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Diarrhea

Parts of this were taken with permission from Essential Oils Overview and Reference Guide, published by: The Family Tree, 2008

Summary

see also dysentery, food poisoning, stomach flu.

Diarrhea is loose, watery, and frequent stools.  The most common causes of diarrhea are

  a mild viral infection known as viral gastroenteritis.  This is also known as the stomach flu.

  Traveler’s diarrhea or Montezuma’s revenge is described in more detail below.

Other causes are food poisoning, food allergies, reactions to medications or medical procedures, and as a side effect of more serious health concerns such as Crohn’s, diabetes, and ulcerative colitis.

Traveler’s diarrhea (Montezuma’s revenge) is a common difficulty of those that travel. This is usually a bacterial infection but can be from a variety of viruses and parasites.  Diarrhea is the most common symptom and may be accompanied by abdominal pain, fever, gas, loss of appetite and vomiting depending on the infectious agent. The most common bacterial infection for travelers is E. coli, viral is viral gastroenteritis and parasitical are giardiasis and cryptosporidiosis. For other gastric infections also refer to the following related pages dysentery, food poisoning, stomach flu.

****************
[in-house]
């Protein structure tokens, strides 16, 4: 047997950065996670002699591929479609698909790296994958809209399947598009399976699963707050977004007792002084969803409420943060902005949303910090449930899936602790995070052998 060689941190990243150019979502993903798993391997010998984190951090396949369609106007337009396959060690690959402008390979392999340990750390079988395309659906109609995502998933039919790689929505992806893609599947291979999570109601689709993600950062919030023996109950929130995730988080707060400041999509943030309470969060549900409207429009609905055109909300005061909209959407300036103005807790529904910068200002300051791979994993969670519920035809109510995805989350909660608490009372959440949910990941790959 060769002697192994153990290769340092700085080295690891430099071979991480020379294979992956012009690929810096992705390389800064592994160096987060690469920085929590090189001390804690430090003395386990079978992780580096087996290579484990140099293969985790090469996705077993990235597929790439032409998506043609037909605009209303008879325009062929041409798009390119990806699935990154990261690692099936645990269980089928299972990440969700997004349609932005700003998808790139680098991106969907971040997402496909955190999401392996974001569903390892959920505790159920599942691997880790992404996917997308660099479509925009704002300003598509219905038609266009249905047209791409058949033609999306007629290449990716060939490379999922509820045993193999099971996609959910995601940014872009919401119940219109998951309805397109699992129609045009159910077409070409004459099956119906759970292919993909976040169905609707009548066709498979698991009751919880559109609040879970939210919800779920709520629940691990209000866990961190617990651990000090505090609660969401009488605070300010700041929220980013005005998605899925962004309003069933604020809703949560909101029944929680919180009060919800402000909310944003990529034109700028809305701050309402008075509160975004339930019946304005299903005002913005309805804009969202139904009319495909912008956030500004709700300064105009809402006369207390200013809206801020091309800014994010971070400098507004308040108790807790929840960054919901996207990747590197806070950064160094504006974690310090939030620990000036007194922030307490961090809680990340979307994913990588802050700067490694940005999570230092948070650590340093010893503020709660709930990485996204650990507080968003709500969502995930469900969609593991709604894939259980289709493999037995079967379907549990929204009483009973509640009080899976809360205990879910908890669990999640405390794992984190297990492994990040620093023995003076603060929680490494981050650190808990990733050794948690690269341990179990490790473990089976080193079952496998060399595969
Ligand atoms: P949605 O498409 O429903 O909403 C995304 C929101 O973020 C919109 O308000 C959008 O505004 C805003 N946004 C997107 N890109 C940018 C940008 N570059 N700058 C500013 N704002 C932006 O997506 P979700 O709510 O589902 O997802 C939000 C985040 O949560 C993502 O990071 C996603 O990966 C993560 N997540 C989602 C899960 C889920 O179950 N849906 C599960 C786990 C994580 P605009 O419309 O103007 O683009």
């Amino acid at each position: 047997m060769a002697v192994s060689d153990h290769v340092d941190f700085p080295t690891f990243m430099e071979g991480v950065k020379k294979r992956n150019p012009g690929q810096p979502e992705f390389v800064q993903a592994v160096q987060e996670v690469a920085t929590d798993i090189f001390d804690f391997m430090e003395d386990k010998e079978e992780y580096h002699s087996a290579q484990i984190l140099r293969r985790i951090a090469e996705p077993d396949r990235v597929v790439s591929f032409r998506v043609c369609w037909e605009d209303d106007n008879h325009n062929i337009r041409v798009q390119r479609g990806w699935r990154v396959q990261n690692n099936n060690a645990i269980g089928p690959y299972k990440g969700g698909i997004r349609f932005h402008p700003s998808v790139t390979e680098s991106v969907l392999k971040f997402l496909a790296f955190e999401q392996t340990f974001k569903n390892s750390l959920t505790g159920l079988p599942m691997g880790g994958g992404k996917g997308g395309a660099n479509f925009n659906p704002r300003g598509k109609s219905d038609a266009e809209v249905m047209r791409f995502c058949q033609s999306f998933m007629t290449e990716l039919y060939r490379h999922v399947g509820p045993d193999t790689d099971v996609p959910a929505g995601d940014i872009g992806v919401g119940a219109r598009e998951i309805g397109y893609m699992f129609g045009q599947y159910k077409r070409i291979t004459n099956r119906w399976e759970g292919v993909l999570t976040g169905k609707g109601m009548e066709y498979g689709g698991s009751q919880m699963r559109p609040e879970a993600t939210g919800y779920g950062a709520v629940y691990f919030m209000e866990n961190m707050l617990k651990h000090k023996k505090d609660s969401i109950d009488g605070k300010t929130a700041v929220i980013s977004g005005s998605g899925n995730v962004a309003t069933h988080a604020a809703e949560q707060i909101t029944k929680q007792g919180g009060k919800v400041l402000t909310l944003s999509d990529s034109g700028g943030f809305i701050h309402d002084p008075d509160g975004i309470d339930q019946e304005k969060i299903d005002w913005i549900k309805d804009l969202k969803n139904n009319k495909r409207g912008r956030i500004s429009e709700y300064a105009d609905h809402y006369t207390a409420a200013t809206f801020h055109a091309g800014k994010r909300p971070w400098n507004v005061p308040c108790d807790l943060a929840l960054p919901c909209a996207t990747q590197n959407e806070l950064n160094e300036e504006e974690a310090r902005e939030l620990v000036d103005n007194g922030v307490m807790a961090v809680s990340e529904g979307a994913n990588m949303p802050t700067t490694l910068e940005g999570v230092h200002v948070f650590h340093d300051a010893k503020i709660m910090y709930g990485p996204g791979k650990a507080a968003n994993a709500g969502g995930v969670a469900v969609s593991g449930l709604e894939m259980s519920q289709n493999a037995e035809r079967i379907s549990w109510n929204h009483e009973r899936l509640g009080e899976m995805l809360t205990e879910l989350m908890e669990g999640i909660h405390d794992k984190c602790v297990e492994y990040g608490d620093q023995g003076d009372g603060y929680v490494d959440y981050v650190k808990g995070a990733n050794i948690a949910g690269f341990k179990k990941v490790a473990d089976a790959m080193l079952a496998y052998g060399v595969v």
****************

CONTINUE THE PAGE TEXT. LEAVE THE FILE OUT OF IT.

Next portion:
E. coli enteritis is the common food poisoning to those that travel.  Meats that have not been handled properly, unsanitary food preparation areas, dairy or foods with mayonnaise not properly refrigerated or undercooked eggs or meat are all possible sources.

     Symptoms usually occur with in 24 to 72 hours of infection.  Sudden severe diarrhea that may be bloody is the most common symptoms.  Others symptoms may include abdominal pain, fever, gas and/or loss of appetite.  Vomiting is rare.